Tue | Aug 22, 2017

Editorial | Policing has psychological frontiers

Published:Saturday | July 30, 2016 | 7:00 AM

In the search for positives from that Papine, St Andrew, police incident that has been the subject of much public discussion this week, one takeaway, even by the non-cynics, may be that no one died. Indeed, no one was fired upon, unlike the schoolgirl was who was shot in the head in that recent downtown Kingston occurrence when a policeman fired on a fleeing illegal taxi - and the many similar incidents.

Throughout the incident, based on the video that made the rounds on social media, at no time during the tussle between the policeman and the woman he was attempting to subdue did the arresting officer draw his gun. In other instances, seemingly prone or easily subdued people were shot by police officers. In one case, a victim died, but the policeman was freed of wrongdoing in court.

Further, neither did the arresting officer nor, perhaps more important, other policemen at the scene, attempt to prevent the recording of incident, or to confiscate people's smartphone, as happened once at a market in Brown's Town, St Ann. In this respect, they displayed good sense. We can't make the same case on behalf of Norman Heywood, an assistant commissioner of police.

 

TRANSPARENCY IS GOOD

 

Mr Heywood has complained about bystanders video-recording such incidents rather than, he argued, encouraging people not to resist their arrest. That would be, by his logic, "standing up for law and order". On this matter, we stand with Mr Heywood, but his former boss, Owen Ellington, who, in the aftermath of the Brown's Town market incident, encouraged police officers to welcome the filming of their encounters with citizens. The point is that transparency is good. The police, if they operate in accordance with the code of conduct of law enforcement, ought to have nothing to fear. In fact, such films may well provide vindication.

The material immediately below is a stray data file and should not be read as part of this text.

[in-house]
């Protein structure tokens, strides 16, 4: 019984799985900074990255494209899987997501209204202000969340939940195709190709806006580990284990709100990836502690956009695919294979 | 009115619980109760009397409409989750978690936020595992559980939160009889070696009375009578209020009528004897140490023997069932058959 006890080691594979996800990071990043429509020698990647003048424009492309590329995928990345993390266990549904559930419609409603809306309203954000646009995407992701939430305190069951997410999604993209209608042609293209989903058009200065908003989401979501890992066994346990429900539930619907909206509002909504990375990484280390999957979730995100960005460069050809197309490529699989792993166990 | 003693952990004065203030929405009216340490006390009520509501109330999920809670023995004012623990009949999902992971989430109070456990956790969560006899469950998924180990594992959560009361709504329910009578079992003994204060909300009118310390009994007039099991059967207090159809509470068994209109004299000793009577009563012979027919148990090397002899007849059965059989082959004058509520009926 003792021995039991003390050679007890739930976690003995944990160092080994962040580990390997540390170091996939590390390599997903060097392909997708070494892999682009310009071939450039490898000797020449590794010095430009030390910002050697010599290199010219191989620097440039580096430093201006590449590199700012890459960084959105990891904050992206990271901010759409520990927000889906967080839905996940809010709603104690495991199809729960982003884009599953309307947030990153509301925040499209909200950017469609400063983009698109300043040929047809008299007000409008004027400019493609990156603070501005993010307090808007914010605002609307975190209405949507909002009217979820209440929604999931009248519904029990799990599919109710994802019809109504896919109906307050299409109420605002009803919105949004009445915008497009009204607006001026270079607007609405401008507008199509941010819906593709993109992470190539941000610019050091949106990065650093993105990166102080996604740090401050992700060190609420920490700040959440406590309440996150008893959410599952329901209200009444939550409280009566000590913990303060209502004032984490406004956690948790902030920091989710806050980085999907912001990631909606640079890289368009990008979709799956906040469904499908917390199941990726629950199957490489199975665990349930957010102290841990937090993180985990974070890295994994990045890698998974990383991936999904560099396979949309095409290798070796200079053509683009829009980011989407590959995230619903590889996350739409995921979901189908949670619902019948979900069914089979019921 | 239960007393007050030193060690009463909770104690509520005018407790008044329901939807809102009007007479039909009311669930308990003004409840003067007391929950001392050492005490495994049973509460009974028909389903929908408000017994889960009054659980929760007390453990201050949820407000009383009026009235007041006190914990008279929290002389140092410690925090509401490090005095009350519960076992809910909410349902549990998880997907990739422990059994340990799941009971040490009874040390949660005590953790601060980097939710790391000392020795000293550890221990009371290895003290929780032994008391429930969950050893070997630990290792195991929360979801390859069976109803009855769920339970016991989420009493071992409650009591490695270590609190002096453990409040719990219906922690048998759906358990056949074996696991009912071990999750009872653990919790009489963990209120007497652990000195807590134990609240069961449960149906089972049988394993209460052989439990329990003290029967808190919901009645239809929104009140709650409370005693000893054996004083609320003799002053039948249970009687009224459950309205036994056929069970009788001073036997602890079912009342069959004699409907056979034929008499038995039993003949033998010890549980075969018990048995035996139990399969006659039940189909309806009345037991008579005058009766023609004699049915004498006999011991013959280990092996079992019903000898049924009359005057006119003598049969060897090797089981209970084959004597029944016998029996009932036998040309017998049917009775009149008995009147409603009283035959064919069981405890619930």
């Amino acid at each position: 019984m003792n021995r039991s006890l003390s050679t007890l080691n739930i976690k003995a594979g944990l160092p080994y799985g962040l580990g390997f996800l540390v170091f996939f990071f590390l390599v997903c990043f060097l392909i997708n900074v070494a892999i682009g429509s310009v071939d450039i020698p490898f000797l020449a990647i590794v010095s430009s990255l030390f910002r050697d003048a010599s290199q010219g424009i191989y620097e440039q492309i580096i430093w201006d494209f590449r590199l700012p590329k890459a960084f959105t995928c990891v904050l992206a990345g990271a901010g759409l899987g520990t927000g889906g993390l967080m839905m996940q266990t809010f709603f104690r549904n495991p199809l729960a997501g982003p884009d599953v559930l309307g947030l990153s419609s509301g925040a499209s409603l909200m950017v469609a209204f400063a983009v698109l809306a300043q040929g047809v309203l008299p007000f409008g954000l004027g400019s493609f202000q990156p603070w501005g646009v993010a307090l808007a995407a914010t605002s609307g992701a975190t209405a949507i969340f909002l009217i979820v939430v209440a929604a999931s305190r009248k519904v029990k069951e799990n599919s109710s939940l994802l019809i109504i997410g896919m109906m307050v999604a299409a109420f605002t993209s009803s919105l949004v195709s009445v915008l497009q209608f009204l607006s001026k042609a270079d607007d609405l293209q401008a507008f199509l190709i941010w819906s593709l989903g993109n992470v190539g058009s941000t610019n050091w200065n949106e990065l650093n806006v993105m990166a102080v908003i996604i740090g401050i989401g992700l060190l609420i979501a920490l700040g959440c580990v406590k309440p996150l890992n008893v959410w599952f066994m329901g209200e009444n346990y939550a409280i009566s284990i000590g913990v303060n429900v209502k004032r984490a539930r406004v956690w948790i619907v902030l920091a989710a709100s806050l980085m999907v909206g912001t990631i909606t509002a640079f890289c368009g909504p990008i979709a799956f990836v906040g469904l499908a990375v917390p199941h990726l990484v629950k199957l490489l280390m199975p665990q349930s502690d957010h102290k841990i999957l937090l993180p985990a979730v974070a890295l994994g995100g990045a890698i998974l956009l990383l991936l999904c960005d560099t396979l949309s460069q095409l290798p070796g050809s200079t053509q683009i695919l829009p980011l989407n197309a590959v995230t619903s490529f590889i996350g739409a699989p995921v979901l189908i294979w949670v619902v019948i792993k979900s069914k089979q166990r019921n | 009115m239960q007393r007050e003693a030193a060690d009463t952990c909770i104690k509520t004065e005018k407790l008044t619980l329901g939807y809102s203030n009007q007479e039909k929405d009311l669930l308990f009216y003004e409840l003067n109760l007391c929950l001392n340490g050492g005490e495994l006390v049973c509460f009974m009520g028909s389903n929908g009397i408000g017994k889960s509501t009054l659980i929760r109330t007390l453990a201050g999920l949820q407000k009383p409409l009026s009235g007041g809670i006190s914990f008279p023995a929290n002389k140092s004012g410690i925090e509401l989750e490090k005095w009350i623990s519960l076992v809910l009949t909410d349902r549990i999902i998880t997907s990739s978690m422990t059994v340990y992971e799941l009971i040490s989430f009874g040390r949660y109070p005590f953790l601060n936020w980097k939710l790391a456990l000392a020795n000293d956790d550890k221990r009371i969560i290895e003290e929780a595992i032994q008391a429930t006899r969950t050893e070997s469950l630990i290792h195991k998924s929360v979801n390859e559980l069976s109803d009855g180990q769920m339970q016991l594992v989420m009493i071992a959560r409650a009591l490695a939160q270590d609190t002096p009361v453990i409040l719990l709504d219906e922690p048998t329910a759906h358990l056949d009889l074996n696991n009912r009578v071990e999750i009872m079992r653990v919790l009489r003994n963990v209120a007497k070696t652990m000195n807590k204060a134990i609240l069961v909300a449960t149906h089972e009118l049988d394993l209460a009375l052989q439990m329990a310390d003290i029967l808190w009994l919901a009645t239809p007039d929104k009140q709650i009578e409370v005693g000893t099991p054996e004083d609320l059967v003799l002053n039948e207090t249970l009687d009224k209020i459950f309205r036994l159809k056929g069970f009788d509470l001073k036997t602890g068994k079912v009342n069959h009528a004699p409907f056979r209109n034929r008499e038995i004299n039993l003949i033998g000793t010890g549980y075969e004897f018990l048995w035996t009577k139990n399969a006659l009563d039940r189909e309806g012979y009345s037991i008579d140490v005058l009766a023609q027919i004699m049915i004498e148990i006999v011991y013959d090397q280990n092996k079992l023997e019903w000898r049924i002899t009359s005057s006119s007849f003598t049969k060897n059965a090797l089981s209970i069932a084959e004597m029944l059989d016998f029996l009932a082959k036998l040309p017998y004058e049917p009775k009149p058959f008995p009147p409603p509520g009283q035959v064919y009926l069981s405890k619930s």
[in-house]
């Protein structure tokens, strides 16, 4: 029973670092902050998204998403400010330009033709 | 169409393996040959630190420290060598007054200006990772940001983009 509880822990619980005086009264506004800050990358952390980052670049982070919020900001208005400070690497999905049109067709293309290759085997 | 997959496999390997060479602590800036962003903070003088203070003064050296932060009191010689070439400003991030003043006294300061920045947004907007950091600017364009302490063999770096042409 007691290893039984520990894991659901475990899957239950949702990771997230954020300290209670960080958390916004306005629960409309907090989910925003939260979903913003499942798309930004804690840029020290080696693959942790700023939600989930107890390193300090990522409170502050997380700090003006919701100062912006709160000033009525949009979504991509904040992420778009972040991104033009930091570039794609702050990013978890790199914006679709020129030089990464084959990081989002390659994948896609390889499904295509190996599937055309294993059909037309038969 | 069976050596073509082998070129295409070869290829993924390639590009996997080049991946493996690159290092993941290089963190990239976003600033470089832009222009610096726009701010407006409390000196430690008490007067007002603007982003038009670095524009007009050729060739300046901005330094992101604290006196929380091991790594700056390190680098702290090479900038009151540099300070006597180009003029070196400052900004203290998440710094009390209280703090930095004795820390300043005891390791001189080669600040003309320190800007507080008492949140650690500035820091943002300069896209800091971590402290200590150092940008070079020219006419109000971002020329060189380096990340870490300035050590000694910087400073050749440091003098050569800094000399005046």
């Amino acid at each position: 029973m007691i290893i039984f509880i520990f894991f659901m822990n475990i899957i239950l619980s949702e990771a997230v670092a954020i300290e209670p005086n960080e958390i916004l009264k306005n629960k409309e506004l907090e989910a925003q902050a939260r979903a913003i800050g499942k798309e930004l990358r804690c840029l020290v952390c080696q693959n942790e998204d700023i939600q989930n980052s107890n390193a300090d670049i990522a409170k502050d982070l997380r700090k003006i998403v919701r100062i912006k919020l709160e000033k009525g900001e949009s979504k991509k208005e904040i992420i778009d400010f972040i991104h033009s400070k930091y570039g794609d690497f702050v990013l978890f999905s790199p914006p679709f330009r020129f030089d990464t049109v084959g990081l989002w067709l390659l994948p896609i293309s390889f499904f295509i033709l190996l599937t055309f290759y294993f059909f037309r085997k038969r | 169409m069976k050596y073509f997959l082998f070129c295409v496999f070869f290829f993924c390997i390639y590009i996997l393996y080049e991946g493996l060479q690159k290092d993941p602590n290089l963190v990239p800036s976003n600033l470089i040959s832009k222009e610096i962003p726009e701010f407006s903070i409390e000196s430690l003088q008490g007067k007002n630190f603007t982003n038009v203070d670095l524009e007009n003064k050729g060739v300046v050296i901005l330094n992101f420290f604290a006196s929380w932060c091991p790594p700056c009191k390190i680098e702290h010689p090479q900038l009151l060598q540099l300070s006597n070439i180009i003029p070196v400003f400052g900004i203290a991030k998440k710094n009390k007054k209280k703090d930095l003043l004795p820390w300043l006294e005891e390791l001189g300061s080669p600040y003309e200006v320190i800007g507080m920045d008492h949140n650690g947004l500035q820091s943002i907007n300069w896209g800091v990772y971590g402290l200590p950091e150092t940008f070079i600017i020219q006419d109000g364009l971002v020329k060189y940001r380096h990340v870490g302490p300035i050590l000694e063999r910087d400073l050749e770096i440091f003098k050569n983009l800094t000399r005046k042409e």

Indeed, it is significant that there appears to be no conclusive position about the misconduct, or otherwise, based on the evidence of this film. Some people who might have been otherwise predisposed to presuming police excesses were, in this instance, far more measured. Moreover, it can't have been lost on the police that Hamish Campbell, the deputy head of INDECOM, the agency that investigates alleged infractions by the police, was not persuaded by what he saw that the police officer misbehaved or acted outside the law.

Of course, any such initial assessment is likely to be subject to further and more rigorous analysis, but it seems, to us, to advance the case for the urgent implementation of the use of body cameras by police personnel during their operations and for service vehicles to be fitted with such devices.

Additionally, this incident highlights the need for enhancing a critical area of police training, the psychological area of their job. There are conflicting claims about its trigger, but it seems to have to do with a verbal altercation between the policeman and the arrested woman that escalated almost out of control. The skill of de-escalating potentially troublesome circumstances, including by talking down situations, seems to be insufficiently used in the arsenal of the police.

Assistant Commissioner Heywood spoke of the responsibility not to incite situations, but that rests not only with citizens. We wonder what would have been the outcome in Papine if the arresting officer's colleagues had encouraged a softer engagement other than arrest.